I DID NOT host the Academy Awards on Sunday for which I would like to thank the snowstorm that blew across Minnesota early on Sunday morning, high winds, blowing and drifting snow that began around 1 a.m. and got worse and worse. I was in Fergus Falls the night before and of course wanted to be available in case the Academy decided to book a host at the last minute and we saw the forecast of blizzard conditions to the south and decided to hit the road so we could catch a morning flight to LAX if the call came and my little troupe piled into the van with our tour manager Katharine at the wheel and we headed down I-94 toward Minneapolis at 70 mph with our phones at the ready.

Katharine is 25 and she is the drummer and singer in a band called Lunch Duchess when she isn’t working for me. I am 76 and am the former host of “A Prairie Home Companion,” which used to be heard on public radio, which is the FM station toward the bottom of your dial, the one with an hour-long talk show on which a woman interviews a man who has written a book decrying sight-abled bias on the part of art museums who offer no tactile experience of sculpture for the seeing-impaired.

At 76, I am a long shot to host a major awards show but that is what made it seem like a perfect idea. I grew up fundamentalist and was not allowed to go to movies and I did not set foot in a theater until I was 18 and saw “Elmer Gantry” starring Burt Lancaster as the womanizing evangelist and which might’ve made a good opening monologue, or might’ve been a disaster: AGED HOST LEAVES OSCAR CROWD COLD WITH MAUNDERING MONO: “BURT WHO?” MURMUR MANY.

I retired from radio in 2016 and was amazed at how quickly anonymity set in, like stepping off a cliff. People look at me in Kowalski’s supermarket in Minneapolis and think, “Who is the tall man with glasses? My geography teacher, Earl Spivack? An old panelist from ‘Who Do You Know?’ The guy in the news who sat down on the toilet with the coral snake inside it?” I don’t mind anonymity but what a pleasure if on Monday morning my email inbox overflowed with notes of astonishment: “I saw you on the Oscars! You looked great!” A man needs a boost now and then, especially at this age when simple online tasks such as ordering plane tickets can drive me into a frenzy. The honor of Oscar hosting would give me a chance to be nonchalant: “Well, I had the night free,” I’d say, “and my niece Erica is in LA, so I figured, why not?”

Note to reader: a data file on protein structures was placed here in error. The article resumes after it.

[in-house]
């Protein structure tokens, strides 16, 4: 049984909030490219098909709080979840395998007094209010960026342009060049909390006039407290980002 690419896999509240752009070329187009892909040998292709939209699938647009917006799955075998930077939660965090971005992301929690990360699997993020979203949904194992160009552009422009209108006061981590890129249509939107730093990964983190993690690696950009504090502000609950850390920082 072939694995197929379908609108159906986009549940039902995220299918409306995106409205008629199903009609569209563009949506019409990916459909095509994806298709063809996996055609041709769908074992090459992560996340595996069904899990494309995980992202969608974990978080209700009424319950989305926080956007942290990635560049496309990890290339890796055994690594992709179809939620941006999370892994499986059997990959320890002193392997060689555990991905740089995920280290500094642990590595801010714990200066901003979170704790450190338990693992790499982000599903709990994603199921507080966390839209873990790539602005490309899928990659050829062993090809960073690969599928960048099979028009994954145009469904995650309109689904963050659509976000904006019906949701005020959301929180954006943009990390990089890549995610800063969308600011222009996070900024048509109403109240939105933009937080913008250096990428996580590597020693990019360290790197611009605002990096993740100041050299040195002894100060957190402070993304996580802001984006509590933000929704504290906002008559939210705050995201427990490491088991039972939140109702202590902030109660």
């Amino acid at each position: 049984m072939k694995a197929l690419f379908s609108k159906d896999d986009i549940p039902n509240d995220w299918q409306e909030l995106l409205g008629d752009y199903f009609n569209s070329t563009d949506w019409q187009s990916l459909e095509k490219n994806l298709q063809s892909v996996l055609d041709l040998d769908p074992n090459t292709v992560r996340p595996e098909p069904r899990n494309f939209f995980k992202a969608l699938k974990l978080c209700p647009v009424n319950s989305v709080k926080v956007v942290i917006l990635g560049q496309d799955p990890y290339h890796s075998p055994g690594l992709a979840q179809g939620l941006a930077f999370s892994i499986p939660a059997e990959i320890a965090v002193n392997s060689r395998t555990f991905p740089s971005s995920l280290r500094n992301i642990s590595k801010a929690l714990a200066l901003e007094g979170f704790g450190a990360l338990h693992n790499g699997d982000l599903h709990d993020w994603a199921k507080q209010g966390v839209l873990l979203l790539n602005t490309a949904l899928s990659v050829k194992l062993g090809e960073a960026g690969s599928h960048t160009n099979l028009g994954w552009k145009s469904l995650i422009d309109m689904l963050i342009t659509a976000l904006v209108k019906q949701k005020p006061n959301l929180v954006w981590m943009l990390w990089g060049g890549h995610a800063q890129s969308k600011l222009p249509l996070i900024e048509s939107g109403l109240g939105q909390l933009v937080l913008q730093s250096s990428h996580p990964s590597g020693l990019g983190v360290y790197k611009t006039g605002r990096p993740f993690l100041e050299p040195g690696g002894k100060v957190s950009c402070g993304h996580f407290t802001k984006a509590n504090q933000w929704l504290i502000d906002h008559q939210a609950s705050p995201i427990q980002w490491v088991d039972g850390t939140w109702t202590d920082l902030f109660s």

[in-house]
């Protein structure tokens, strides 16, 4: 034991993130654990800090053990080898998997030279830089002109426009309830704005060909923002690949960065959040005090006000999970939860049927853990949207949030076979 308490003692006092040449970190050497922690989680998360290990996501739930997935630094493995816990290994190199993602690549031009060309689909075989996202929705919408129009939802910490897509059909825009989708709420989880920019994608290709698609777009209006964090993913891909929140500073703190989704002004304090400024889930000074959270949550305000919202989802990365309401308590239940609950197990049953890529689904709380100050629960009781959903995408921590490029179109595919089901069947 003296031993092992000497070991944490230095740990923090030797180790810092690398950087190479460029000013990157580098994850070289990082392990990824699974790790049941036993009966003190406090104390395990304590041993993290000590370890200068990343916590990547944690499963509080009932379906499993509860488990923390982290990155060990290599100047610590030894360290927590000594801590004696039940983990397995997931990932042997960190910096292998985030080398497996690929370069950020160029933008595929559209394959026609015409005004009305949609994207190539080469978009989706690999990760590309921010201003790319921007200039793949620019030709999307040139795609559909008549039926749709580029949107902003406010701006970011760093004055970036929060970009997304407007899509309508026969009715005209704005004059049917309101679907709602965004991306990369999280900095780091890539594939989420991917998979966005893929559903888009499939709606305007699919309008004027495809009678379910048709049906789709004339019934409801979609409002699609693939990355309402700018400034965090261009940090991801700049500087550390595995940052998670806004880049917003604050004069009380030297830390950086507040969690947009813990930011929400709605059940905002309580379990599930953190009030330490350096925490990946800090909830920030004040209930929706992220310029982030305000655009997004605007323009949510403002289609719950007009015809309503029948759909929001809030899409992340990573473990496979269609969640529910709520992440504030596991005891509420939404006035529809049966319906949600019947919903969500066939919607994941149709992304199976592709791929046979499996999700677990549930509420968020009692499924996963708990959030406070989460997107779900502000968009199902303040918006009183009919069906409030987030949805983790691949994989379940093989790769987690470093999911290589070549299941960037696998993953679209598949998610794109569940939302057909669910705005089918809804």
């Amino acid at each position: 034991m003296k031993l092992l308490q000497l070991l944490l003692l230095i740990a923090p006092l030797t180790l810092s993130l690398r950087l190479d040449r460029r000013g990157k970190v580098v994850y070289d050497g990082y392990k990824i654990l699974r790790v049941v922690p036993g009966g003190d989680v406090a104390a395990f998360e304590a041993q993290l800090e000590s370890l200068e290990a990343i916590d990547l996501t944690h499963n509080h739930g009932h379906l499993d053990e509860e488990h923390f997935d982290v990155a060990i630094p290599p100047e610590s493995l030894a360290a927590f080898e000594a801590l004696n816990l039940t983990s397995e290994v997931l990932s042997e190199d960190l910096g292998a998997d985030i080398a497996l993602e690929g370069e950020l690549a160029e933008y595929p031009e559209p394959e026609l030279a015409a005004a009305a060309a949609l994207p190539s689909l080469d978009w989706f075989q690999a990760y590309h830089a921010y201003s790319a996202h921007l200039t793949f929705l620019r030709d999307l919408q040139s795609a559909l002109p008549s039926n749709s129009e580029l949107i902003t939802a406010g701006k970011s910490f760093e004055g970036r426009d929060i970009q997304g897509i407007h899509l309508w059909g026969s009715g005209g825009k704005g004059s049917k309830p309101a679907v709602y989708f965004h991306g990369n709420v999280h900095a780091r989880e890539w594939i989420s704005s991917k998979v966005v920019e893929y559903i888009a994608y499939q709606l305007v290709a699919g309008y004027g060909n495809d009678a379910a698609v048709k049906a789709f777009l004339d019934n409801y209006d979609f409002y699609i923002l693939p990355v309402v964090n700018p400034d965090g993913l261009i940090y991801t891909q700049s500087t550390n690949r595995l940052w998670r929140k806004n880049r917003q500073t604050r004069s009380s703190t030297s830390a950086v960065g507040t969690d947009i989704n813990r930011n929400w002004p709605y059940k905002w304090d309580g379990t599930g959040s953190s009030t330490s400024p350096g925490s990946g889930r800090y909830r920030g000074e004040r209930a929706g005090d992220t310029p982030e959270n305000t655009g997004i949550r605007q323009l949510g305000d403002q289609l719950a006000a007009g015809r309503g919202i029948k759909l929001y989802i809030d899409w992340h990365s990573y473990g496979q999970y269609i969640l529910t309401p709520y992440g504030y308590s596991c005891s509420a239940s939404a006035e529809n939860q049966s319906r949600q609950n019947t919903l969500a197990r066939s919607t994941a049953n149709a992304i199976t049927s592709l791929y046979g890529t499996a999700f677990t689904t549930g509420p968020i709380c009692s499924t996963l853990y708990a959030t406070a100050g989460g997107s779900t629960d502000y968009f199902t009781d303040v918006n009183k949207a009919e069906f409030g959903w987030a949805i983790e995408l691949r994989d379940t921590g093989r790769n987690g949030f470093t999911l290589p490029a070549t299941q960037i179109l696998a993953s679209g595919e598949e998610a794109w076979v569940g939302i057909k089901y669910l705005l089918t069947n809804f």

So, Katharine was driving and I was planning what to do if the call came. I know from my radio days that a good outfit can make up for weak material: I started wearing a tux in 1980, instead of a fringed vest and jeans and cowboy shirt, and radio listenership tripled. A tux isn’t enough for an Oscar host, so I was thinking maybe I’d go for a mismatched look, a seersucker jacket, plaid pants, and a checked shirt and a tie with cartoon characters.

We hit some strong winds around 2 a.m. and blowing snow and then compacted snow but Katharine didn’t slow down, and I was impressed by the sureness of her driving. I was for many years the assumed driver, and here I was in the back seat, a young woman at the wheel, her iPhone plugged into the dash, so we rode along listening to hipsterish singers and bands I’d never heard before. Somewhere between St. Cloud and Minneapolis, sailing past semis and pickups, it dawned on me that I’ve entered a new period of life when other people are in charge and I should accept this and not run for president like Bernie Sanders or try for a Vegas comeback like Lady Gaga. And that’s when I turned my phone off.

I got home and went to bed. I didn’t watch the Oscars. I hear that Tommy Hilfiger wore the outfit I’d imagined for myself and was roundly scorned for it. Who is Bradley Cooper anyway? I hope to attend a Lunch Duchess gig soon and see what all the fuss is about.

© Garrison Keillor 2019. Keillor lives in Minnesota.